The Memory strand came about through our ambition to put on relaxed screenings for those suffering from dementia and their carers. Calamity Jane will be the relaxed performance, open to all and others in the strand include Imaginaerum, Still Mine, The Closer We Get and My Love, Don’t Cross That River.
The battle against bureaucracy is a theme that crosses international boundaries and Still Mine is a Canadian take on the struggle of the little guy. In this instance, the little guy is octogenarian Craig, played by James Cromwell (LA Confidential, The Artist) who is trying to build a new, more manageable house for his wife (beautifully played by Geneviève Bujold) who is starting to struggle with dementia.
A tale of man against the state, old values against the new and a love of the land and the family. Still Mine is a worthy first feature in our memory strand.
Relaxed Dementia Friendly Screening
Thigh-slappin', sarsaparilla-swiggin', sharp-shootin' Calamity Jane is a woman in a man's world, fitting in the only way she can - by being one of them. As driver of the Deadwood stagecoach, she fearlessly fights off countless Indian ambushes to bring the frontier town its provisions.
Back at the bar, she joins the "mangy pack of dirt trashin' beetles" at the Golden Garter theatre for a drink and recounts tall tales of her daily travails. The only man tougher than her in these parts is the charming but notorious Wild Bill Hickok. Her only feminine weakness is her secret love for Lt Gilmartin.
One of Doris Day's most famous performances with a score packed with Oscar-winning songs, this is a film to take you back in time.
This screening is the first in a programme of dementia friendly film screenings in 2016 funded by Film Hub North and Cumbria Community Foundation.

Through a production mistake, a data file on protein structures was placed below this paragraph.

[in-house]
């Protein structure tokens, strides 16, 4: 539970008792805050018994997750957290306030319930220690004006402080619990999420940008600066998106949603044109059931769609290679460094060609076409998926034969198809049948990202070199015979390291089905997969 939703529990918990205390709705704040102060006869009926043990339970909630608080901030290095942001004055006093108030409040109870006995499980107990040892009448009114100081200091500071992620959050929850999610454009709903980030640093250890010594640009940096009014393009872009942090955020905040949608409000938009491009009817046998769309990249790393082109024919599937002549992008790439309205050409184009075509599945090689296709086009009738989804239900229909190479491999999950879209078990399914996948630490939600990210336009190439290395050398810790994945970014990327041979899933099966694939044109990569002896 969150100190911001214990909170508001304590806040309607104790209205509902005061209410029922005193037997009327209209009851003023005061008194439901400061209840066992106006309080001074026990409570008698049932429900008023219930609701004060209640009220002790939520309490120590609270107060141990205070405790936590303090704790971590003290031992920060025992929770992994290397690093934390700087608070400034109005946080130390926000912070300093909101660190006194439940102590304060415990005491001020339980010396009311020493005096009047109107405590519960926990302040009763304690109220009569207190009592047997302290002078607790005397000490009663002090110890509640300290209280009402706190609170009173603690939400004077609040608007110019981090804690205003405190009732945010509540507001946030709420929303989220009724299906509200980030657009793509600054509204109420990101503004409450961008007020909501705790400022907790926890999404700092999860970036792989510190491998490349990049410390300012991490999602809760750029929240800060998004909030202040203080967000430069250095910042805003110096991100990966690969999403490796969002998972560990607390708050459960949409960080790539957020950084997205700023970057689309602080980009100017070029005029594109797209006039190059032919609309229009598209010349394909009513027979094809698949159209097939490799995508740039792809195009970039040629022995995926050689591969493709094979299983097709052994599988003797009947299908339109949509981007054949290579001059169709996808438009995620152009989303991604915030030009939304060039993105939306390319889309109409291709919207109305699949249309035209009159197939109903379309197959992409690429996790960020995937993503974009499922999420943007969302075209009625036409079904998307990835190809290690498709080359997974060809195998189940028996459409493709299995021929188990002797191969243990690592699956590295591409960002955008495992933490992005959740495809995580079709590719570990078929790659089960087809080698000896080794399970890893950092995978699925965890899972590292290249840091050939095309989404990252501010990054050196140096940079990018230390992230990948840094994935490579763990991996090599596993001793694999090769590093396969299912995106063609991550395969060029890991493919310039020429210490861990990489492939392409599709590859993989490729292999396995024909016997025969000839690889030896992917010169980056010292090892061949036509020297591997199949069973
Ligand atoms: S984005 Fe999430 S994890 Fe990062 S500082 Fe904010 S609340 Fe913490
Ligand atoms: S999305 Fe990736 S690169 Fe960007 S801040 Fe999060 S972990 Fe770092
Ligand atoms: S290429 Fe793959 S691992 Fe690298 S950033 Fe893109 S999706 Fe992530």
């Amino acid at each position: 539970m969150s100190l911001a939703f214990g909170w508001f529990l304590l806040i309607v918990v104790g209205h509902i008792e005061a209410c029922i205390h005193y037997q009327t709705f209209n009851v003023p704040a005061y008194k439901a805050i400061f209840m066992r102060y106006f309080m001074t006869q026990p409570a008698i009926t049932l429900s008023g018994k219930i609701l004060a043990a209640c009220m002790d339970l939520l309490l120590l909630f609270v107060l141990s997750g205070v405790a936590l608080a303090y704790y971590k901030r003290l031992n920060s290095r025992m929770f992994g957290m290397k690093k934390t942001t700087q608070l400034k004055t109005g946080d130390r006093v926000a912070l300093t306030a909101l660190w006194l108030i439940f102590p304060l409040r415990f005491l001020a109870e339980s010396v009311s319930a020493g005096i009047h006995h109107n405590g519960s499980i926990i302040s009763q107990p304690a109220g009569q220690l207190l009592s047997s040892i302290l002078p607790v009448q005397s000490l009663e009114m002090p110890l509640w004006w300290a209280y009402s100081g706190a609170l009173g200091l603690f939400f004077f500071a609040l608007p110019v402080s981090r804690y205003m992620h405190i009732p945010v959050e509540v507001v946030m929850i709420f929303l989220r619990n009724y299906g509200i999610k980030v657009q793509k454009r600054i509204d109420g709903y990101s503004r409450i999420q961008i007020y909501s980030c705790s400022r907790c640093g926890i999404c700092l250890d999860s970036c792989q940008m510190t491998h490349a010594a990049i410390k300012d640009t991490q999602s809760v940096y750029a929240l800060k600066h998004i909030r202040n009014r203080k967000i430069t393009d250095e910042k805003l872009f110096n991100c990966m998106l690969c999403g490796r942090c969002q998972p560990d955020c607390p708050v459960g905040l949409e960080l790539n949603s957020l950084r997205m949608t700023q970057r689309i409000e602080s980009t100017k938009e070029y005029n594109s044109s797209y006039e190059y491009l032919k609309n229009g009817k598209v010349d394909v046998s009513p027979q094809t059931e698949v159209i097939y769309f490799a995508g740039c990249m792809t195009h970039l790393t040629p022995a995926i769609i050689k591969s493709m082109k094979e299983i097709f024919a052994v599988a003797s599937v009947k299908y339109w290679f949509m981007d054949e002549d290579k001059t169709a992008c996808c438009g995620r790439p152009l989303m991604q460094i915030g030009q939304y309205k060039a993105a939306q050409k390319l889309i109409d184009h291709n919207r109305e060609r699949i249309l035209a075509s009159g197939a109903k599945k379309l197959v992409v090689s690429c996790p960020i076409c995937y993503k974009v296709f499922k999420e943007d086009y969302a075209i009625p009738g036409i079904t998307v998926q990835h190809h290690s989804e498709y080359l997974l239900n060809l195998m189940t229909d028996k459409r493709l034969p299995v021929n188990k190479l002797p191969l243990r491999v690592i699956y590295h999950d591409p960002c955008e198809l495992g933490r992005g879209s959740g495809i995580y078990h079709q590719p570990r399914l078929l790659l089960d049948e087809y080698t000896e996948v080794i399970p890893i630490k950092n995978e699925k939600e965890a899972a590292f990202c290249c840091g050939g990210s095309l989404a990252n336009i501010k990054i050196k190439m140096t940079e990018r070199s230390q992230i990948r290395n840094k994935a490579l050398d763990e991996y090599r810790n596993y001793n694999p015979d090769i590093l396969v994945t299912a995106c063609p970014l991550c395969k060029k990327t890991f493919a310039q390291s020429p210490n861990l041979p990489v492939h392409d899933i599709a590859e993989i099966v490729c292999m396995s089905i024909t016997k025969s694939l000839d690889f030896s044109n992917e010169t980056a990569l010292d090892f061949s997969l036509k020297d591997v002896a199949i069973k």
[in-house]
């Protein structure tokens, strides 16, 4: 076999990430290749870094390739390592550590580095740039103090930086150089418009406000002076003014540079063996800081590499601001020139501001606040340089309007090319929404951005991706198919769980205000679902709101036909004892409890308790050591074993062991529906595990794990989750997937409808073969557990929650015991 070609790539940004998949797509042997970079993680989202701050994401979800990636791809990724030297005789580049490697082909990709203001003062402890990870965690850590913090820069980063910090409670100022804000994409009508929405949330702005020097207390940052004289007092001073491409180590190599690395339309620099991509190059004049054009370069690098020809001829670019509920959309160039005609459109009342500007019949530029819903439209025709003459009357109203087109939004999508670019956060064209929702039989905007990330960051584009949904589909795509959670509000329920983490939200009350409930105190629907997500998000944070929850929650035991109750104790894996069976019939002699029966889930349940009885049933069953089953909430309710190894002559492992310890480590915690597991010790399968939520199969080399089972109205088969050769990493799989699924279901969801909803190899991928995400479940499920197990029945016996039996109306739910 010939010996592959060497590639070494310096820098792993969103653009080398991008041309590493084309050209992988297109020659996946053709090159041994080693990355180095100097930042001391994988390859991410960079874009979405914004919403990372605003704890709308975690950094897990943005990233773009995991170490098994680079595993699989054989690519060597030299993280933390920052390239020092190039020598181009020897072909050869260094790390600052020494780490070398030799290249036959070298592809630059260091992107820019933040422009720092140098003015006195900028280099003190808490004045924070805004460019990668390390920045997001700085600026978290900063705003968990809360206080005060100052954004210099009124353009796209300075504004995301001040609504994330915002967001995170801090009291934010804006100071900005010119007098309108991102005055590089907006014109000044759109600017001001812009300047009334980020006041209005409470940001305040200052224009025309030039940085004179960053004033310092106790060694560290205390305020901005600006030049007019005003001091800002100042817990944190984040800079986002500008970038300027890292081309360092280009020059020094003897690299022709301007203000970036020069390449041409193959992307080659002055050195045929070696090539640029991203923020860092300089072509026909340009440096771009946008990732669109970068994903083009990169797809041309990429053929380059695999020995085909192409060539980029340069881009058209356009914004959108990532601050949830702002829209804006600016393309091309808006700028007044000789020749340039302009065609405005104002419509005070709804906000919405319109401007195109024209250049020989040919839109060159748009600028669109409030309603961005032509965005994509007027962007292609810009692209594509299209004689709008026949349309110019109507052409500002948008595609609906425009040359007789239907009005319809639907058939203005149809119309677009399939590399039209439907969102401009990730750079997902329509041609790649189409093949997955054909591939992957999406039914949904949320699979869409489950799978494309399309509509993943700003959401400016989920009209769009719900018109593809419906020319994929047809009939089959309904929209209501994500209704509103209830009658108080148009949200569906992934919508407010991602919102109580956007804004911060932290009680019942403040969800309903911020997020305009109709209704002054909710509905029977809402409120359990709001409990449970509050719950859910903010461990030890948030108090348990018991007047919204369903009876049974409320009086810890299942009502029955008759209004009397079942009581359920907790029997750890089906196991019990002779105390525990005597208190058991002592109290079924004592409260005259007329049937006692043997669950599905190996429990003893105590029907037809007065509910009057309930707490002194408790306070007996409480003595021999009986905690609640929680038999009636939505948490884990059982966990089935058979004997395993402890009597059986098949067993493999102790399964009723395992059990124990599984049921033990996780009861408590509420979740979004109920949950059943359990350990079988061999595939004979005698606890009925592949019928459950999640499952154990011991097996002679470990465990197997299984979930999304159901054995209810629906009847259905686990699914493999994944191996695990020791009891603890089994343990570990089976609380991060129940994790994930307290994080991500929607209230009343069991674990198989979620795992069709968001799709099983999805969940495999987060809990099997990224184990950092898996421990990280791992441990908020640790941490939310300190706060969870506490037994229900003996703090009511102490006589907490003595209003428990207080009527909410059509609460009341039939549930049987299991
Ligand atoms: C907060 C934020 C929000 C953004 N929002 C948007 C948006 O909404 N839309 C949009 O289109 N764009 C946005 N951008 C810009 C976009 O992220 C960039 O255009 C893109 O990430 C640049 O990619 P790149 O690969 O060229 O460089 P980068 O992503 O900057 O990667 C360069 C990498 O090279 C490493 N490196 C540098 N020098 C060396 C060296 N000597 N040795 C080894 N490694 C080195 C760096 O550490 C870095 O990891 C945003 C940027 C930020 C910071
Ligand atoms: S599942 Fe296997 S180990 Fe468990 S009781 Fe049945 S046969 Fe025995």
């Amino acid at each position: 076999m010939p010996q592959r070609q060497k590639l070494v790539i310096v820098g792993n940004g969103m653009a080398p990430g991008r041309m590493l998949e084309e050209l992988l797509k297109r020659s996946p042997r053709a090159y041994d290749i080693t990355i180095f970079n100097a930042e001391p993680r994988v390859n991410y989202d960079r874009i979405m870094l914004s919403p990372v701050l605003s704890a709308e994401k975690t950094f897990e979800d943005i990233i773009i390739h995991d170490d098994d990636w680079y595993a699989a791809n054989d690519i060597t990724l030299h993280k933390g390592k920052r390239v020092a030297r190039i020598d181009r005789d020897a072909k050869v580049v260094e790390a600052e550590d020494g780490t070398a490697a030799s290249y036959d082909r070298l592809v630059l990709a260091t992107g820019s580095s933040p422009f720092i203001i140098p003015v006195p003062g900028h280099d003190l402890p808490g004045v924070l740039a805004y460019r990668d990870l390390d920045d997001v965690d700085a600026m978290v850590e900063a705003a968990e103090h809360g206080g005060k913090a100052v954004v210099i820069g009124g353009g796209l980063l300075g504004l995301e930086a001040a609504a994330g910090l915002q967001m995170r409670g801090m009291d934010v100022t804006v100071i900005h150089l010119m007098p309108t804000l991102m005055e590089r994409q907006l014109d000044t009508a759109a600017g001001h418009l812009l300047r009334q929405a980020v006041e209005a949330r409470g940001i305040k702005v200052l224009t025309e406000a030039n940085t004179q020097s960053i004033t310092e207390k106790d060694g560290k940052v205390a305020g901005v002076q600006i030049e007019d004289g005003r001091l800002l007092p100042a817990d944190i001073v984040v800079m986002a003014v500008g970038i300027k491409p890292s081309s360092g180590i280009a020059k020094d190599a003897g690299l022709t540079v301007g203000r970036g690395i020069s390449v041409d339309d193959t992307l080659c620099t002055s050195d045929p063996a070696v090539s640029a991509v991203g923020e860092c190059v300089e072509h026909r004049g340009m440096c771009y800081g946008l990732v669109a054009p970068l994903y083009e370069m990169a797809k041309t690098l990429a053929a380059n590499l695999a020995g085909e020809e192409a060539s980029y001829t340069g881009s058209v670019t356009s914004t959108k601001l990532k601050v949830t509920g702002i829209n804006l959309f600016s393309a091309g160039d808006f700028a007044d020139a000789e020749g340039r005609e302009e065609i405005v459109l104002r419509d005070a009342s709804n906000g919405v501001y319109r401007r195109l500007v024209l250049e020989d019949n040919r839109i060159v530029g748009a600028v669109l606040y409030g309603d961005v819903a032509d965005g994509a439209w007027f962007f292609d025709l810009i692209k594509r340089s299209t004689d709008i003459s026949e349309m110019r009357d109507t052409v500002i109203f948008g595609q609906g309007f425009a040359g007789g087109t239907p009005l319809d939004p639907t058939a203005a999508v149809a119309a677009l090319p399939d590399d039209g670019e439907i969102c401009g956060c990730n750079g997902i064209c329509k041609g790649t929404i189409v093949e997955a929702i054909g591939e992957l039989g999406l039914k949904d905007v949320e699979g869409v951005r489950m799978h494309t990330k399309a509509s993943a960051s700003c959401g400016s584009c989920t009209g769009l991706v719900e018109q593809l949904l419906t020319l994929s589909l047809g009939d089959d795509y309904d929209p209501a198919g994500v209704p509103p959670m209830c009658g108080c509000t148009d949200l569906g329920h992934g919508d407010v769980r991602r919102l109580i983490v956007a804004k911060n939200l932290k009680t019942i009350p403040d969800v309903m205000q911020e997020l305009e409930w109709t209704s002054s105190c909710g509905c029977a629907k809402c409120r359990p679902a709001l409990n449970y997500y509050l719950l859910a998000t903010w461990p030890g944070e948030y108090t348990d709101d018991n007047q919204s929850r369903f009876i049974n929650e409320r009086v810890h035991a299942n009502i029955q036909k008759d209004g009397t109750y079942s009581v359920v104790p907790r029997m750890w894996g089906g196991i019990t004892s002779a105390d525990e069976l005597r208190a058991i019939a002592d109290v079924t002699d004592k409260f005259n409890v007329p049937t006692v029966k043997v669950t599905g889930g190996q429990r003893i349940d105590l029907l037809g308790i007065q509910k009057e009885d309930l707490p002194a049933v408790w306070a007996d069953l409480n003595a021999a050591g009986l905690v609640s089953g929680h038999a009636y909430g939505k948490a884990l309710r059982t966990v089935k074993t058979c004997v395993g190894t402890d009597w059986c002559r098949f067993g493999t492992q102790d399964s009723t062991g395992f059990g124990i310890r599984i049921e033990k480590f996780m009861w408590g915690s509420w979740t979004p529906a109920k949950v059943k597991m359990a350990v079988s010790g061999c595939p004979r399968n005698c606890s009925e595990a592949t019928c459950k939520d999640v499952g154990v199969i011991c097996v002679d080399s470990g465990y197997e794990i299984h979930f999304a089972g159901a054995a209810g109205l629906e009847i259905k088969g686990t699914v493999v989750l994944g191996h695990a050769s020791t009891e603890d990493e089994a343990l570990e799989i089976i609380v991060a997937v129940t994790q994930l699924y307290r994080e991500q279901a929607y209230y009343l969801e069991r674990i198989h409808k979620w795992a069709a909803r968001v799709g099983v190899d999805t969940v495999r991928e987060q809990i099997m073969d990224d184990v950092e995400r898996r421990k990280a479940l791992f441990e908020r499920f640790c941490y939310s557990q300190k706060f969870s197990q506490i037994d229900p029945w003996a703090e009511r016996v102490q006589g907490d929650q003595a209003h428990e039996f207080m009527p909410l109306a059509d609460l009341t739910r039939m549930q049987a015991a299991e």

Described by Mark Kermode as "a poignant examination of the bonds of family love", The Closer We Get is a remarkable documentary film from Karen Guthrie.
Kermode continues, "When her mother is debilitated by a stroke, Karen and her siblings rally round, joined by father, Ian, who left them years ago, but who has remained a powerful presence/absence. Unravelling the complex strands of their home life takes Karen from Scotland to Africa, wondering how she managed to go so long without asking 'how exactly did we get here?'".
We hope that Karen Guthrie will be able to attend the screening and talk about this remarkable film.
Based on an album by Finnish symphonic metal band Nightwish, Imaginaerum was an obvious choice for inclusion in the Memory Strand.
As he lies in a coma, composer Thomas relives his life from being a 10 year-old orphan, while his estranged daughter, Gem, struggles at his bedside, wondering whether to sign a 'Do Not Resuscitate' order.
As Thomas' life story, mixing recollection and fantasy, converges with the present day, Gem embarks on her own journey to discover her past and reach a form of reconciliation.
Towering Gothic fantasy and soaring chords from Nightwish's album make Imaginaerum a visual and aural spectacle.
Love is real and Jin Mo-young's documentary My Love, Don’t Cross that River proves it. The film captures moments of elderly couple's Jo Byeong-man and Kang Kye-yeol's last moments of their 76 year marriage, filmed over 15 months. And they were just as in love as they must have been in their vivacious youths. Even though their bodies aged the love and playfulness in their eyes and hearts stayed forever young.
Visually beautiful, ScreenSpace described this documentary as "achingly sweet, funny and insightful".